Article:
Symptoms of pulmonary edema generally worsen within 5 to 8 hours after onset and include difficulty breathing, uncontrollable coughing, wheezing, extreme fatigue, disorientation, and slurred speech. Mayo Clinic reports that there are cases where symptoms develop over time, but it depends on the cause of the illness.

Dry Drowning

The act of “dry drowning” doesn’t refer to any type of drowning but more to possible health conditions that, if occurring in the water, could lead someone to drown. This could include a heart attack, stroke, or rare diseases such as laryngospasm. As defined by the Cleveland Clinic, this illness affects only 2% of drowning victims. It leads the body to block its own airway when water enters, leading to suffocation rather than fatal aspiration when drowning. 

The term “dry drowning” came about in 2008 when several stories connected rare child fatalities to water exposure occurring days prior. Sadly, many “dry drowning” deaths reported over the years were caused by underlying health conditions such as heart disease or rare bacterial infections. Still, the widespread misinformation has made parents unnecessarily worry about their children drowning even days after swimming or playing in the water. 
Because dry drowning deaths could encompass any health condition that could pose a drowning risk, health experts quoted in a recent USA Today article advise parents to be careful. Safety advocates recommend avoiding terms such as dry, wet, near, passive, and silent to describe types of drowning to prevent further misinformation from spreading.

How to Prevent All Drowning Accidents

The good news for parents is that almost all drowning accidents, no matter their classification, can be prevented with supervision and preparation. Children are only as safe in the water as we allow them to be, and they need their parents and guardians to prepare for emergencies. 

The American Red Cross provides the following safety suggestions for keeping your family healthy and safe this summer in the water:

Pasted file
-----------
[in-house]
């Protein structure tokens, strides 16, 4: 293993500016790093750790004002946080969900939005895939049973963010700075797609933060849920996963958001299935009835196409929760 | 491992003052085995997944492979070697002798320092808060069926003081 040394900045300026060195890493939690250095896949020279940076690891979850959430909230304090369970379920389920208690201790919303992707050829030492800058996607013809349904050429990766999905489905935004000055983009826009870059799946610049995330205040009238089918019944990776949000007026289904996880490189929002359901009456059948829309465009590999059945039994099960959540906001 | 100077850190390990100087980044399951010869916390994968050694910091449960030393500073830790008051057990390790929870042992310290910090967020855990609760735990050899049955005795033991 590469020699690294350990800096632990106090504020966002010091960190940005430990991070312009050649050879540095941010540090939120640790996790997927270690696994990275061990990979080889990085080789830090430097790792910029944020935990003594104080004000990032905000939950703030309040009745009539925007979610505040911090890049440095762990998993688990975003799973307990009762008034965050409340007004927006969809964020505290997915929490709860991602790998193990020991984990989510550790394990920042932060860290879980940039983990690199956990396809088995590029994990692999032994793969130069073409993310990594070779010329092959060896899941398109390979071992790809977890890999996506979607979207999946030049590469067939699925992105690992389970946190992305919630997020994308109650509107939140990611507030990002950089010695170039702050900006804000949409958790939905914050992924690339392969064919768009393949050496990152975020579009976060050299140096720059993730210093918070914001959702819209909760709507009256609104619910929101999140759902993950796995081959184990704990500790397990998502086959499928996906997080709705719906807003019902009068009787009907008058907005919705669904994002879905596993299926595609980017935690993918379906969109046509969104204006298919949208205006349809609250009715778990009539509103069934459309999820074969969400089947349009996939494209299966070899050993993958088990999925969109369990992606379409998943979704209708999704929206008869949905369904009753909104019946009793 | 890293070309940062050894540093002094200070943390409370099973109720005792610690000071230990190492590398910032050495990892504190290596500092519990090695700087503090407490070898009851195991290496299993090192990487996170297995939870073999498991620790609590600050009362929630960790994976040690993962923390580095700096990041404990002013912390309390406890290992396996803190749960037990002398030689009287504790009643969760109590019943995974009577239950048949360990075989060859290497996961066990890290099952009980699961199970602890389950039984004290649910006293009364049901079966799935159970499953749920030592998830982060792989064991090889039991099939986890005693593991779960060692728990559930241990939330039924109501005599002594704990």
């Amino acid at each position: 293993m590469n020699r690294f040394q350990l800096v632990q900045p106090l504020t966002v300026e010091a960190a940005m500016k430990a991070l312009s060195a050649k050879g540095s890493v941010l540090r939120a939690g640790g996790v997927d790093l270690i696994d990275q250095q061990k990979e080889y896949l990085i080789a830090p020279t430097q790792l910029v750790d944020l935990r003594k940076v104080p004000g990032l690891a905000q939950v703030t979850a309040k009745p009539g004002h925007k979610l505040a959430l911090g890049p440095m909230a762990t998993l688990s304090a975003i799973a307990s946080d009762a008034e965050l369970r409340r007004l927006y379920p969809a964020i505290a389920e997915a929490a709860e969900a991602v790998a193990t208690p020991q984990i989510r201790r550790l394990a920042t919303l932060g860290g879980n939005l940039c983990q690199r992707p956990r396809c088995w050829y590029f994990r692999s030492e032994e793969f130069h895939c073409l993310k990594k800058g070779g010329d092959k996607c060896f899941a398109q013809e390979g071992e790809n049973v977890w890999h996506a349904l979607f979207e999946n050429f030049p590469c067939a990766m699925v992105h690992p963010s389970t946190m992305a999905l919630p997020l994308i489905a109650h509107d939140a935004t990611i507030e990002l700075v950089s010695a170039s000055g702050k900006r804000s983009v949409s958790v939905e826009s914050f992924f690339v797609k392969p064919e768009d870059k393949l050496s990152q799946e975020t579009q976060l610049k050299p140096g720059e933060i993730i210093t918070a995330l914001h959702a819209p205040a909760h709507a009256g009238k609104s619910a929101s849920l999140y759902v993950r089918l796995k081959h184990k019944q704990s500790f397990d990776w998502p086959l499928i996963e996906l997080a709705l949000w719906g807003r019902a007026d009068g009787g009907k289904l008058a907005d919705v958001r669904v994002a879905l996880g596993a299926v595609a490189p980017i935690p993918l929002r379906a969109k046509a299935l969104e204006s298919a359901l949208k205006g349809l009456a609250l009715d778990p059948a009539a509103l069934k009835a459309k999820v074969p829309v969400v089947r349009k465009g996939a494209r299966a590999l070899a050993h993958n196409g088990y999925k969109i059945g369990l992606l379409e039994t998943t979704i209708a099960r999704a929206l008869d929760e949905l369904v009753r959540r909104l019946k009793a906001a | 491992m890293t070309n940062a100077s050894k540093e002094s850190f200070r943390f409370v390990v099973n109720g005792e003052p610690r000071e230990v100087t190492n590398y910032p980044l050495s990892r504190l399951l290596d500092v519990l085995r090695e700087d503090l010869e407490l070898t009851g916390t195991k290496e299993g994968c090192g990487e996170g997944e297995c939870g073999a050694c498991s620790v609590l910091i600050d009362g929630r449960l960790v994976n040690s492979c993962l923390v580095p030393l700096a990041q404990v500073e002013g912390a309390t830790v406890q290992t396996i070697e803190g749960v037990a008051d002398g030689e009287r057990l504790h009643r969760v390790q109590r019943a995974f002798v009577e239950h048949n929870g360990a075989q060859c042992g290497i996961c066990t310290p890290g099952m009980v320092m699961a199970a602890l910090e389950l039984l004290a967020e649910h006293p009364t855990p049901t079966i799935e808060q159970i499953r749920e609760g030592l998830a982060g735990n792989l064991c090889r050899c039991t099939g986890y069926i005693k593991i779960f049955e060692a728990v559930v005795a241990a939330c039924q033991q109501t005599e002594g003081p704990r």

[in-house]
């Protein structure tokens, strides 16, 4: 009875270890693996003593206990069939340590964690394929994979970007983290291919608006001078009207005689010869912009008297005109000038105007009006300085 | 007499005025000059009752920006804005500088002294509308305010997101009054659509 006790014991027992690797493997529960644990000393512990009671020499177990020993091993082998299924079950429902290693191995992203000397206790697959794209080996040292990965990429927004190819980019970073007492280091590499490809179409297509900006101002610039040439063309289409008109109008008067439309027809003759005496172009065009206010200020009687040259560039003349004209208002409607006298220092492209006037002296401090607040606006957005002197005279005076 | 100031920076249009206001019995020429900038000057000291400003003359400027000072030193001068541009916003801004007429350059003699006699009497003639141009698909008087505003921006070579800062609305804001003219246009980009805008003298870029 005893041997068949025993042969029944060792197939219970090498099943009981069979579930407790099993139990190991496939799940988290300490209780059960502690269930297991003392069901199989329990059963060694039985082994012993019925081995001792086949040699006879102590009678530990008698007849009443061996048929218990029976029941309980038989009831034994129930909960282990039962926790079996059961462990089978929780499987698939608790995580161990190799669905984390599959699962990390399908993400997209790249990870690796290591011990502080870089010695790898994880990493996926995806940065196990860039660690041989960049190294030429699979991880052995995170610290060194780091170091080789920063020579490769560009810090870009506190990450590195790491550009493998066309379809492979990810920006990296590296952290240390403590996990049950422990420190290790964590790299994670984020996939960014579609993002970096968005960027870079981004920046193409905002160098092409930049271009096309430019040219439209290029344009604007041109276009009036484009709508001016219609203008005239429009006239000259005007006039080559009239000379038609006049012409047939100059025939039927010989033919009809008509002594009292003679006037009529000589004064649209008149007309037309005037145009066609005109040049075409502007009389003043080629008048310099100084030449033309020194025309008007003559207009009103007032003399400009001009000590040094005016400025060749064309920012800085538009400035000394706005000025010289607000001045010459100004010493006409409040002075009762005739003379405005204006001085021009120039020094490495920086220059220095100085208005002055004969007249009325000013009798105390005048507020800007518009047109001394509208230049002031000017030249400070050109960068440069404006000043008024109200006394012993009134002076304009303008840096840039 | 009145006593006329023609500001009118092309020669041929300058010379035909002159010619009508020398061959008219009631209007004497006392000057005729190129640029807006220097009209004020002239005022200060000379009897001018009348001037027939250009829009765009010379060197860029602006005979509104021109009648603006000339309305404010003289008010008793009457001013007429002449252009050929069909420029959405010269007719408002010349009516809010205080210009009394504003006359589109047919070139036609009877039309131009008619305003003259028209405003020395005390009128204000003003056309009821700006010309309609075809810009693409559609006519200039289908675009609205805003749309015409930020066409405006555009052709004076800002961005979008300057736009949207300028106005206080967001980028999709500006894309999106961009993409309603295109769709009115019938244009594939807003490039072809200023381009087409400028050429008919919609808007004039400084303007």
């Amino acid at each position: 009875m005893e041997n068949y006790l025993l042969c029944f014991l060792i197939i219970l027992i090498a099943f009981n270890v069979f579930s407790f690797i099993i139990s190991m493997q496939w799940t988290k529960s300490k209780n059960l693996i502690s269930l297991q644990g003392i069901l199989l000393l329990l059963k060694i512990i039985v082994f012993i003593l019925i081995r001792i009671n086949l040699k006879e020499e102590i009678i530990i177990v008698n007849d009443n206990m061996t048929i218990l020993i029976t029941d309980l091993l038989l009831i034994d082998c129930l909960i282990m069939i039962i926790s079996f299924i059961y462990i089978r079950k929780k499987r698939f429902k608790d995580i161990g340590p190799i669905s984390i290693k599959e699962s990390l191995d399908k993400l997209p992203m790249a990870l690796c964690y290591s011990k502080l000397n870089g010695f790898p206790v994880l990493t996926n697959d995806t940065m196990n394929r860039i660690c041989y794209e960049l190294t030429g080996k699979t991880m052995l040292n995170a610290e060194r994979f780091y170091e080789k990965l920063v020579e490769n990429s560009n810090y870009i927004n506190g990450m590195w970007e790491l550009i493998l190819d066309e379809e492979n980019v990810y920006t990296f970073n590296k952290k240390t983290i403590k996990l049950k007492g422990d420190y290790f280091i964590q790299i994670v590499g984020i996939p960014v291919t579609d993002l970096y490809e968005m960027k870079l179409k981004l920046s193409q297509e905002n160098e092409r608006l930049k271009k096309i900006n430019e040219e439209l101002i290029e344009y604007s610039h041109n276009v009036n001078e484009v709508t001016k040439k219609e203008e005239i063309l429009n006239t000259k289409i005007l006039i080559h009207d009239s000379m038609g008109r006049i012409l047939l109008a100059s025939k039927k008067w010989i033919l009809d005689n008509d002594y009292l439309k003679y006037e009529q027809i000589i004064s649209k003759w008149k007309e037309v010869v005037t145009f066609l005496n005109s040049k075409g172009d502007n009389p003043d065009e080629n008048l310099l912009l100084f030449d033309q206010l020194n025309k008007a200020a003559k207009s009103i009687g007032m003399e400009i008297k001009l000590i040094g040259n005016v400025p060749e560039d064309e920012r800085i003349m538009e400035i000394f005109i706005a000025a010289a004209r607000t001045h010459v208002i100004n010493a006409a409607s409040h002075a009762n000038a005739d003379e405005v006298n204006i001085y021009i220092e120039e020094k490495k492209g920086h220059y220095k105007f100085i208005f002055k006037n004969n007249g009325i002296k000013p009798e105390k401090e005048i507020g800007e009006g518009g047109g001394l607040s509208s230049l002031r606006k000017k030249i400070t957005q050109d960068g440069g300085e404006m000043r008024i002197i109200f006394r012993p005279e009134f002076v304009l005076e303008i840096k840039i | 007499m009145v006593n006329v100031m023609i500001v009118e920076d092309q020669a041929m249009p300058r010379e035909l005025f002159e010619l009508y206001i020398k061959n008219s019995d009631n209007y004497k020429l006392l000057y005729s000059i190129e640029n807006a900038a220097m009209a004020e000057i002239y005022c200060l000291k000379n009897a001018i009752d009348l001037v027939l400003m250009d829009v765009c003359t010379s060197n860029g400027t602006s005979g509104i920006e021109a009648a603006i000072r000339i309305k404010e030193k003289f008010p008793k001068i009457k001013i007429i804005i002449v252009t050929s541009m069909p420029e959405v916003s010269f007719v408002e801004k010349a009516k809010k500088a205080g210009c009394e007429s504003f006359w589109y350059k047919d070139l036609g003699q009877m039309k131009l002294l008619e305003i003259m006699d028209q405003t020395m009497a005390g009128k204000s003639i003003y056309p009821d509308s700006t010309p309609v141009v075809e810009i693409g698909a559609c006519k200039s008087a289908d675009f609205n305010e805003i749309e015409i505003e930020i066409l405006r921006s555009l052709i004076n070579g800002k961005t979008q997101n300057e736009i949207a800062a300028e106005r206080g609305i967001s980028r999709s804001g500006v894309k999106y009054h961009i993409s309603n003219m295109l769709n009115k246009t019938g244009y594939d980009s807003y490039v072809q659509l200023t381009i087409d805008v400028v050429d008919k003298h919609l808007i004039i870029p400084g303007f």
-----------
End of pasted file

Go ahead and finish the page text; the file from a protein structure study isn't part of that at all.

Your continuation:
• Supervision: Never allow children to swim alone, especially children under four. Remember: floatation devices are not a substitute for supervision. Unintentional drowning accidents happen quickly, and keeping close to your children in the water will help prevent swimming hazards from causing them harm. 
  • Stay Educated: Review all the signs of drowning and how to react when symptoms occur to spot distress before it becomes life-threatening. Signs of drowning may include thrashing, trouble breathing, gulping, wheezing, or children who appear entirely submerged under water. 
  • Reach or Throw: If you are not in the water next to someone drowning, do not jump in. Reach or throw flotation devices first in an emergency to prevent further distress. 

Know CPR: CPR is a life-saving process that can save a child who has aspirated too much water. You can find CPR certification courses in Connecticut through the Red Cross. Consider doing it with other parents in your social group for extra protection!

Jacobs & Wallace Summer Accident Attorneys

If you or someone you love is injured in an accident, you need an experienced law firm to represent you. Jacobs & Wallace, PLLC, has decades of experience fighting for the rights of Connecticut’s injured victims. Please contact us today for a FREE case evaluation: 203-332-7700.